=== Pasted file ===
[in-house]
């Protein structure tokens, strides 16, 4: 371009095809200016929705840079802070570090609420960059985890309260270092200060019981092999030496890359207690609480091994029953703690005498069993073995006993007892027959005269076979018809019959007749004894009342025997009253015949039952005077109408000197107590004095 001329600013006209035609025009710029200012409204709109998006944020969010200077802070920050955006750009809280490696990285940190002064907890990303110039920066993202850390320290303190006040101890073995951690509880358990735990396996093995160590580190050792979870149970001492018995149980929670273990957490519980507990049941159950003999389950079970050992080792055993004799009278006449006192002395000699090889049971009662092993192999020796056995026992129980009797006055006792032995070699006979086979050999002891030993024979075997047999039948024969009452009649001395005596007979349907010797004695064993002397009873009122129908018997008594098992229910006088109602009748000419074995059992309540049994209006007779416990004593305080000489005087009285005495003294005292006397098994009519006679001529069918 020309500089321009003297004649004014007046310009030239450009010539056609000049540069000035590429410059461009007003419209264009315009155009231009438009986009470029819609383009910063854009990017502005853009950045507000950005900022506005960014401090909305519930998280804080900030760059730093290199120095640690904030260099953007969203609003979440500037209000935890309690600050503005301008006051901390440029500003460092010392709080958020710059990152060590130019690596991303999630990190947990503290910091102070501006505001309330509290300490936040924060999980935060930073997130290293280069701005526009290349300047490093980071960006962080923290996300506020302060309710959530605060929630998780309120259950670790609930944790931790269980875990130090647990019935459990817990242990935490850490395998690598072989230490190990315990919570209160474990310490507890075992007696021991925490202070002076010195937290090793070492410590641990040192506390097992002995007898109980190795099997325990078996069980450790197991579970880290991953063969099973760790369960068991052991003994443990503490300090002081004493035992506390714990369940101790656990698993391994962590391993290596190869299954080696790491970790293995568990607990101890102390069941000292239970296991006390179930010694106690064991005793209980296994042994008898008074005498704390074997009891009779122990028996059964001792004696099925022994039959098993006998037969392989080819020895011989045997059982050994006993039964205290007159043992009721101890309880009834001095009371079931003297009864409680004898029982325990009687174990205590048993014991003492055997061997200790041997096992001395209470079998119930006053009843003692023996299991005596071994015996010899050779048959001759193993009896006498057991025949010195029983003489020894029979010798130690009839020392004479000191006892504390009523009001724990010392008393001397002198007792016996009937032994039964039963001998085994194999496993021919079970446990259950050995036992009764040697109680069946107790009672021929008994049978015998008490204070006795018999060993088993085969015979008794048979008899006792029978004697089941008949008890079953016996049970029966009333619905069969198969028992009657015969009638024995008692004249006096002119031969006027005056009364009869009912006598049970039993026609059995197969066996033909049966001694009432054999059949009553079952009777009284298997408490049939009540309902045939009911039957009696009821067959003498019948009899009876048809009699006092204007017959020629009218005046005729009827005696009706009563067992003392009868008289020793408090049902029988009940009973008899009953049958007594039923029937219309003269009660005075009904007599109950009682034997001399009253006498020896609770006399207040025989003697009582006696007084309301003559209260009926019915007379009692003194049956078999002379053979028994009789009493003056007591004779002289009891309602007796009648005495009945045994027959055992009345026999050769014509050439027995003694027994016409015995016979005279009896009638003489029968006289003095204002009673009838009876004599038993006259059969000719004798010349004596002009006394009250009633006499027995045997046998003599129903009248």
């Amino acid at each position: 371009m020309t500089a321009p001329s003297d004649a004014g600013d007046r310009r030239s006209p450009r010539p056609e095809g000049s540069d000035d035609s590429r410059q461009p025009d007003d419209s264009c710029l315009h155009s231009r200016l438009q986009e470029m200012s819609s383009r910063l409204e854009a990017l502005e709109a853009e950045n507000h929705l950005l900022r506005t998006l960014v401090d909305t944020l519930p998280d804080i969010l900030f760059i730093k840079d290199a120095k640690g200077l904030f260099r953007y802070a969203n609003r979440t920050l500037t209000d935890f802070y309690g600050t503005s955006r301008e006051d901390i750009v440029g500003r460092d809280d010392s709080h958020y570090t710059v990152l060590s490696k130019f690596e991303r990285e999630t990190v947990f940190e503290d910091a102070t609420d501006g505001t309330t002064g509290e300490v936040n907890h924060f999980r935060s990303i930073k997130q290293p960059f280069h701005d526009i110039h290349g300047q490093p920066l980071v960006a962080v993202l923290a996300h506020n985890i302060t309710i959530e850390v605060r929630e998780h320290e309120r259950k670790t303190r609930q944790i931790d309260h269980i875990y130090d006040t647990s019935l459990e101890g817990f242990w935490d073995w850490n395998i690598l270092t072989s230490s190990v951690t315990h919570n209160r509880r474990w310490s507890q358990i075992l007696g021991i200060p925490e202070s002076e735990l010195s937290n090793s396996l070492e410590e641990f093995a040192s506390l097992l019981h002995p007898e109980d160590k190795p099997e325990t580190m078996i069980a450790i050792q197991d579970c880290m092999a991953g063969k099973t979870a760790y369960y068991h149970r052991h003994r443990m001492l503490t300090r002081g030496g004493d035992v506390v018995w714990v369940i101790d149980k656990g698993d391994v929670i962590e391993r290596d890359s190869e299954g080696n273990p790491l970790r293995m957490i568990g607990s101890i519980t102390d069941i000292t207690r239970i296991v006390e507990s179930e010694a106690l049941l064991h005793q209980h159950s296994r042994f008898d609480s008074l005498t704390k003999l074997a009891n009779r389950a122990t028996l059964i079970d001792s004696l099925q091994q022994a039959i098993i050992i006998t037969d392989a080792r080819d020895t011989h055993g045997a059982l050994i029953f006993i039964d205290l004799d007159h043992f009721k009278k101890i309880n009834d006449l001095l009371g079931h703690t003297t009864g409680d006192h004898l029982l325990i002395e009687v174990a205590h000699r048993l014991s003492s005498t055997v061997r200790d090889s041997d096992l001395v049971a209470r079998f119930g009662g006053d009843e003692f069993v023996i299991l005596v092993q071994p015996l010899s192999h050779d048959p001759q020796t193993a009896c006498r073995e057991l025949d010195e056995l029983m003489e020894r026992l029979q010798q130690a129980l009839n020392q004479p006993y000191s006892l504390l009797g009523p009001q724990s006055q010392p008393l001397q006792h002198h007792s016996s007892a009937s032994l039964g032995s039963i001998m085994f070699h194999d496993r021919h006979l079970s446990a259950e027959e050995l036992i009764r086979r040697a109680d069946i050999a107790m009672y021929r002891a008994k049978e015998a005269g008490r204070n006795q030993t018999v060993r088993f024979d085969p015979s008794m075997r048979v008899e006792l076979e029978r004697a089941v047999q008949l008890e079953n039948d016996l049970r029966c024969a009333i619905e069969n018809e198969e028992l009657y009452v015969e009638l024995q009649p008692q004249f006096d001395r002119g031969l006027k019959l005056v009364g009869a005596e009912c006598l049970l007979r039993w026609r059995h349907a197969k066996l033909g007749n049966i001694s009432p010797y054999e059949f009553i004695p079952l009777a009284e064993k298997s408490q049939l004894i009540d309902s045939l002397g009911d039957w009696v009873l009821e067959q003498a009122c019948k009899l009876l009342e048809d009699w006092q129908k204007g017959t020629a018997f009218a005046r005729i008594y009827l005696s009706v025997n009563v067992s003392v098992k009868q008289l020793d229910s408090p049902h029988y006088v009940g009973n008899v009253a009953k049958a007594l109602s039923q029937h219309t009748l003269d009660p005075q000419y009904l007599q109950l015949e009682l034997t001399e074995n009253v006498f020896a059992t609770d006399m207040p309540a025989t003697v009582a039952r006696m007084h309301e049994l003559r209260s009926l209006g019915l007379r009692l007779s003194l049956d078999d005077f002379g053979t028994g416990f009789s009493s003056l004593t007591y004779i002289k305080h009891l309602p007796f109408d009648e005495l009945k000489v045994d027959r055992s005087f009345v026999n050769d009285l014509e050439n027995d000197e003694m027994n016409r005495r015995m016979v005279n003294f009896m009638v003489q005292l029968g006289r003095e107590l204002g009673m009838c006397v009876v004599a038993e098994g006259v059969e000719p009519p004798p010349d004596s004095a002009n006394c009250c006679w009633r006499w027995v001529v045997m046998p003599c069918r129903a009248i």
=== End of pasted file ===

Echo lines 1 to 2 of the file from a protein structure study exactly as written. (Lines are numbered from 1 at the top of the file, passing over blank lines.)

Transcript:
[in-house]
């Protein structure tokens, strides 16, 4: 371009095809200016929705840079802070570090609420960059985890309260270092200060019981092999030496890359207690609480091994029953703690005498069993073995006993007892027959005269076979018809019959007749004894009342025997009253015949039952005077109408000197107590004095 001329600013006209035609025009710029200012409204709109998006944020969010200077802070920050955006750009809280490696990285940190002064907890990303110039920066993202850390320290303190006040101890073995951690509880358990735990396996093995160590580190050792979870149970001492018995149980929670273990957490519980507990049941159950003999389950079970050992080792055993004799009278006449006192002395000699090889049971009662092993192999020796056995026992129980009797006055006792032995070699006979086979050999002891030993024979075997047999039948024969009452009649001395005596007979349907010797004695064993002397009873009122129908018997008594098992229910006088109602009748000419074995059992309540049994209006007779416990004593305080000489005087009285005495003294005292006397098994009519006679001529069918 020309500089321009003297004649004014007046310009030239450009010539056609000049540069000035590429410059461009007003419209264009315009155009231009438009986009470029819609383009910063854009990017502005853009950045507000950005900022506005960014401090909305519930998280804080900030760059730093290199120095640690904030260099953007969203609003979440500037209000935890309690600050503005301008006051901390440029500003460092010392709080958020710059990152060590130019690596991303999630990190947990503290910091102070501006505001309330509290300490936040924060999980935060930073997130290293280069701005526009290349300047490093980071960006962080923290996300506020302060309710959530605060929630998780309120259950670790609930944790931790269980875990130090647990019935459990817990242990935490850490395998690598072989230490190990315990919570209160474990310490507890075992007696021991925490202070002076010195937290090793070492410590641990040192506390097992002995007898109980190795099997325990078996069980450790197991579970880290991953063969099973760790369960068991052991003994443990503490300090002081004493035992506390714990369940101790656990698993391994962590391993290596190869299954080696790491970790293995568990607990101890102390069941000292239970296991006390179930010694106690064991005793209980296994042994008898008074005498704390074997009891009779122990028996059964001792004696099925022994039959098993006998037969392989080819020895011989045997059982050994006993039964205290007159043992009721101890309880009834001095009371079931003297009864409680004898029982325990009687174990205590048993014991003492055997061997200790041997096992001395209470079998119930006053009843003692023996299991005596071994015996010899050779048959001759193993009896006498057991025949010195029983003489020894029979010798130690009839020392004479000191006892504390009523009001724990010392008393001397002198007792016996009937032994039964039963001998085994194999496993021919079970446990259950050995036992009764040697109680069946107790009672021929008994049978015998008490204070006795018999060993088993085969015979008794048979008899006792029978004697089941008949008890079953016996049970029966009333619905069969198969028992009657015969009638024995008692004249006096002119031969006027005056009364009869009912006598049970039993026609059995197969066996033909049966001694009432054999059949009553079952009777009284298997408490049939009540309902045939009911039957009696009821067959003498019948009899009876048809009699006092204007017959020629009218005046005729009827005696009706009563067992003392009868008289020793408090049902029988009940009973008899009953049958007594039923029937219309003269009660005075009904007599109950009682034997001399009253006498020896609770006399207040025989003697009582006696007084309301003559209260009926019915007379009692003194049956078999002379053979028994009789009493003056007591004779002289009891309602007796009648005495009945045994027959055992009345026999050769014509050439027995003694027994016409015995016979005279009896009638003489029968006289003095204002009673009838009876004599038993006259059969000719004798010349004596002009006394009250009633006499027995045997046998003599129903009248």